Street to Askakusa Shrine (Credit: roger4336, via Flickr)

Beyond employment, Asian living standards are comparatively lower than in the UK. This is partially caused by an intense work culture and exacerbated by high living costs in densely populated areas, such as Hong Kong and Tokyo, leading to young people being unable to purchase property, having poorer physical health and experiencing a generally lower standard of living.

Rare, tragic cases like that of Nayoa Nishigaki, where overworking has led to their death, are still prevalent in several Asian countries. Despite some countries’ labour laws prohibiting employers from requiring their employees to work beyond a certain number of hours, the corporate cultural difference in how an employee is valued leads to employers and employees correlating hours worked with dedication and usefulness.

The intense work culture and social stigma around mental health issues all further contribute to the mental health crisis in Asia, with many Asian countries having a high proportion of their population suffering from mental health disorders yet never receiving treatment. A particularly severe example is South Korea, which has the highest suicide rate amongst OECD countries, and the second-highest number of hours worked.

It seems the occasionally toxic work environment and culture will not see any improvement until the fundamental culture surrounding work in Asia is changed. This could be done only through collective action, forcing a whole new mindset on work, its role in leading a productive and fulfilling life, and destigmatising the conversation around mental health. With the normal habits of work being disrupted worldwide due to Covid-19, it seems now is the best time to ignite the conversation around existing work culture and its priority in our lives.

May Lam, History in Politics Contributor

Wuhan and China: the Pandemic and its Past

China’s history presents an interesting counterpoint to the West, revealing as much about our prejudices as another’s past. Often presented, from a Western perspective, as a place with continuous history until Western intervention in the form of the Opium Wars and Communist ideology, it is intriguing to see how China presents its own history in political situations. Does it return to this supposed stability to prove its historic greatness, as Britain does with the World Wars? Or, instead, does it focus on the future, using its technological shifts to ignore aspects of the past, such as Mao’s famines, or the 1931 Central China Flood, unknown inside and outside China but the cause of over two million deaths? As Dr. Chris Courtney, who has researched the Flood, was keen to emphasise when answering these questions in our podcast Dead Current, it is often hard to gain access to these histories given the Communist Party’s policy of preventing historians’ archival access or the liberty to criticise. Dr. Courtney’s claim for the need to dismantle the monolithic historical narrative that the Party promotes feels relevant to all strands of history, but especially the construction of Wuhan during the pandemic.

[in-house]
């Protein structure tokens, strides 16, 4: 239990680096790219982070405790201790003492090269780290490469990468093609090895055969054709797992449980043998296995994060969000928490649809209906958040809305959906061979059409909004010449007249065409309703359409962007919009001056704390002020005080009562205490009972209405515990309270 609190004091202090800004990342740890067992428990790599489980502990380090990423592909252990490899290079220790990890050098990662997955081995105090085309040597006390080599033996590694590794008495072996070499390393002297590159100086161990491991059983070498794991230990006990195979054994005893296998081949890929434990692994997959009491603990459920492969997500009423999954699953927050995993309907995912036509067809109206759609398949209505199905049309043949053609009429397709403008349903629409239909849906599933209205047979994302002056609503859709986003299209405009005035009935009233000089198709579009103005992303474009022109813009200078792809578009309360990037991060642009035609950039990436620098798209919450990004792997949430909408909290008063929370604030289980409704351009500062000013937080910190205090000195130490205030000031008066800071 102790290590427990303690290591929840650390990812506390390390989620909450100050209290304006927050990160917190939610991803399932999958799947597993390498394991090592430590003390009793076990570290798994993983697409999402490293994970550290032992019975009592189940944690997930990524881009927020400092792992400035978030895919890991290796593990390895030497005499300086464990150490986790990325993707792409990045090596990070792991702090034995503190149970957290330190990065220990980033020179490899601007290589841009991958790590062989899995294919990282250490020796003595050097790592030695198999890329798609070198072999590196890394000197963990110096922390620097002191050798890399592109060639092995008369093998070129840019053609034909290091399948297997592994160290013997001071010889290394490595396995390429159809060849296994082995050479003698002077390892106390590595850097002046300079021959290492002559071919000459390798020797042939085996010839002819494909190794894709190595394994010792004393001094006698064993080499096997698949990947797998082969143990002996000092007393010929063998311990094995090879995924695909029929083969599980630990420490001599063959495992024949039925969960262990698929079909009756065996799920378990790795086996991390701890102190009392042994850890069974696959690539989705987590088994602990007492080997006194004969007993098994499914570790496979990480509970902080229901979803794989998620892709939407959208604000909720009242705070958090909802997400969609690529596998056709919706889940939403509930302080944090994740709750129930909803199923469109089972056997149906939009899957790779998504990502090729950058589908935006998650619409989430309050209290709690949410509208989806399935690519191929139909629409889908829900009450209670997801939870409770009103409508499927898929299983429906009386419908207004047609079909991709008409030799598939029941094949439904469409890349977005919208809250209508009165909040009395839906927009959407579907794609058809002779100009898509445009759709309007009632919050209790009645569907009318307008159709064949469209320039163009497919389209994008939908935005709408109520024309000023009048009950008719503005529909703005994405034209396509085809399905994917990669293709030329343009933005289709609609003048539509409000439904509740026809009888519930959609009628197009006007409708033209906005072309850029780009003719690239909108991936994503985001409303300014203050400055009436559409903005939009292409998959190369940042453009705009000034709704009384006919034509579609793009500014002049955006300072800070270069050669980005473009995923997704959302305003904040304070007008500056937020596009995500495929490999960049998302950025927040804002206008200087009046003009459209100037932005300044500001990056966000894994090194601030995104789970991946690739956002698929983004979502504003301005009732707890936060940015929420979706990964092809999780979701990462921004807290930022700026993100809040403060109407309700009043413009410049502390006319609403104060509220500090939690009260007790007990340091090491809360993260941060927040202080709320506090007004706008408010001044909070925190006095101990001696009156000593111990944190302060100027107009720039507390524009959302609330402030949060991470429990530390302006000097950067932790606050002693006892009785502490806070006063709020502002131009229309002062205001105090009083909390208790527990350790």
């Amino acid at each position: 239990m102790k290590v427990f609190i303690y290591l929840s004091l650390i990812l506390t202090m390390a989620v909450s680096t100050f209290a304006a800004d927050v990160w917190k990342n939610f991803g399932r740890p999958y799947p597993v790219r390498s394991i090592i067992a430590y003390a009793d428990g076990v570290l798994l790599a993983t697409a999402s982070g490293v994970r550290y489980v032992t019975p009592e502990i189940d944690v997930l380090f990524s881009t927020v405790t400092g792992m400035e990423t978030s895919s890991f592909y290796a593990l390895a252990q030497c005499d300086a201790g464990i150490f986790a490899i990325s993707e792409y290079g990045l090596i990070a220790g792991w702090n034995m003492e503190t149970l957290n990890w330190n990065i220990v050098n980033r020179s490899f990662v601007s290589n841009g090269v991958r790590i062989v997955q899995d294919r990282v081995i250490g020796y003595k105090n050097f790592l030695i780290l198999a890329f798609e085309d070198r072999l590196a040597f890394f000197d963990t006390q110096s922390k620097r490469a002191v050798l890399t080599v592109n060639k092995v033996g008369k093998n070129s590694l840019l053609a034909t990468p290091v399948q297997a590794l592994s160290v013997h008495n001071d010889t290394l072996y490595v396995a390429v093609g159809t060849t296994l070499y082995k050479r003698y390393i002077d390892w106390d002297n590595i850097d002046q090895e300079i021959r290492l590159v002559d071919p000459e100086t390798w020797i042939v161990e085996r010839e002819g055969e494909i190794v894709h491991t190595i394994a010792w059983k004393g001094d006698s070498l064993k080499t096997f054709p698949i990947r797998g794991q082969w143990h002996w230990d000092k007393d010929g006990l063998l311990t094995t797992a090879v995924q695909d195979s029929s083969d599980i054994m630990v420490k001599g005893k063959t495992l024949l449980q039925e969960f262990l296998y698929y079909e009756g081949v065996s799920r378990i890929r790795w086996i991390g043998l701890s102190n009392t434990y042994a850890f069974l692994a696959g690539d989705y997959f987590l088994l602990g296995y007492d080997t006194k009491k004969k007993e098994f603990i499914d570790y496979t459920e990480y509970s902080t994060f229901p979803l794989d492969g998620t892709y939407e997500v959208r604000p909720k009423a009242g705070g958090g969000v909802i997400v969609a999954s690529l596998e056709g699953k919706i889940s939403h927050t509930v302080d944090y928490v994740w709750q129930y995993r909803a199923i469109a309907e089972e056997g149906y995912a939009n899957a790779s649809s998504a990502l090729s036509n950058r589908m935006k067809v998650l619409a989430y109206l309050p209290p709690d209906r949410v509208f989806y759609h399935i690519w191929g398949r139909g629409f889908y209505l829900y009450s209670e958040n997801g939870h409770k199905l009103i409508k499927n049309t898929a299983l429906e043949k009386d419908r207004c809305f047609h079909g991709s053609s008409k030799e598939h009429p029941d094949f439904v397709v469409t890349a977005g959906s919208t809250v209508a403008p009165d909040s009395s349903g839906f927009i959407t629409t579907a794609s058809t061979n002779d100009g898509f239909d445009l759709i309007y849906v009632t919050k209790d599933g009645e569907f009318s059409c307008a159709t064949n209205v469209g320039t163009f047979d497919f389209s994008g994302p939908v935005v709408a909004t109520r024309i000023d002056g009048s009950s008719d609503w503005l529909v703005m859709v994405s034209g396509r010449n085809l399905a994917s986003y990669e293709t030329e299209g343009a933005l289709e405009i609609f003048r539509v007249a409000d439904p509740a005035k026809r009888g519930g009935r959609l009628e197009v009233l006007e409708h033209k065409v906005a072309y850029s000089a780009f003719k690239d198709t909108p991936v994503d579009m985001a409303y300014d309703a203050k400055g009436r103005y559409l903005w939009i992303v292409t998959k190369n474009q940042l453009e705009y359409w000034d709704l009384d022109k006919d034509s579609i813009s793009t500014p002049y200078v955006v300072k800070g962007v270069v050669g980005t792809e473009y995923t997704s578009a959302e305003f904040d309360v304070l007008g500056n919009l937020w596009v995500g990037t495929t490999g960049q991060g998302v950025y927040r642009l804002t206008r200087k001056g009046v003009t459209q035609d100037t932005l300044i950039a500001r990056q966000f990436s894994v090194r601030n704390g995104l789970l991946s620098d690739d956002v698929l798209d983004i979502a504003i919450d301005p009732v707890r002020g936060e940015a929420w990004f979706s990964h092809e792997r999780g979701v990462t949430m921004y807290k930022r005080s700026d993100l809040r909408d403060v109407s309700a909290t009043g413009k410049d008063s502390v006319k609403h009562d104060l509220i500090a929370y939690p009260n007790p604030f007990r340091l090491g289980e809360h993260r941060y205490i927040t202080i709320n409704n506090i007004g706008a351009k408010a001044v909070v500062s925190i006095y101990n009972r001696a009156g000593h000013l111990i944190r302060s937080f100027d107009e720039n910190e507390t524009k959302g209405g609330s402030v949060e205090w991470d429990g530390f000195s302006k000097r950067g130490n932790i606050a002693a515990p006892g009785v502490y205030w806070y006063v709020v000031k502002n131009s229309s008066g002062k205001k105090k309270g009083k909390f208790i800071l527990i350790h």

Aerial view of Wuhan, the capital of Hubei Province. (Credit: sleepingpanda, via Shutterstock.)

Of course, we could not interview Dr. Courtney without relating his specialism of Wuhan to the current global pandemic. Wuhan is a vibrant city; an industrial and financial hub with a vast cultural heritage, serving briefly as China’s war-time capital in both 1927 and 1937. The Wuchang Uprising in 1911 – which catalysed the collapse of the Qing Dynasty, starting the Xinhai Revolution – occurred in the Wuchang District of Wuhan. Yet, its spotlight on the global stage roots the pandemic in its wet markets.

Wet markets are not unique to Wuhan or China. Spread across much of Asia, the name comes from how perishable goods are sold, in contrast to dry markets’ electronics or clothes. Whilst the food in wet markets may not always resemble a local farmers’ market, they have more similarities to these than the health code violation they are presented as. When discussing this with Dr. Courtney, it was clear that there needs to be an acknowledgement that food practices in China are not perfect – the 2002 SARS outbreak began in Guandong’s food industry. However, as he emphasised, this should not allow a return to racist stereotypes. Passively accepting these concepts can lead to a reinforcement of racist stereotypes about China’s eating patterns from the twentieth century.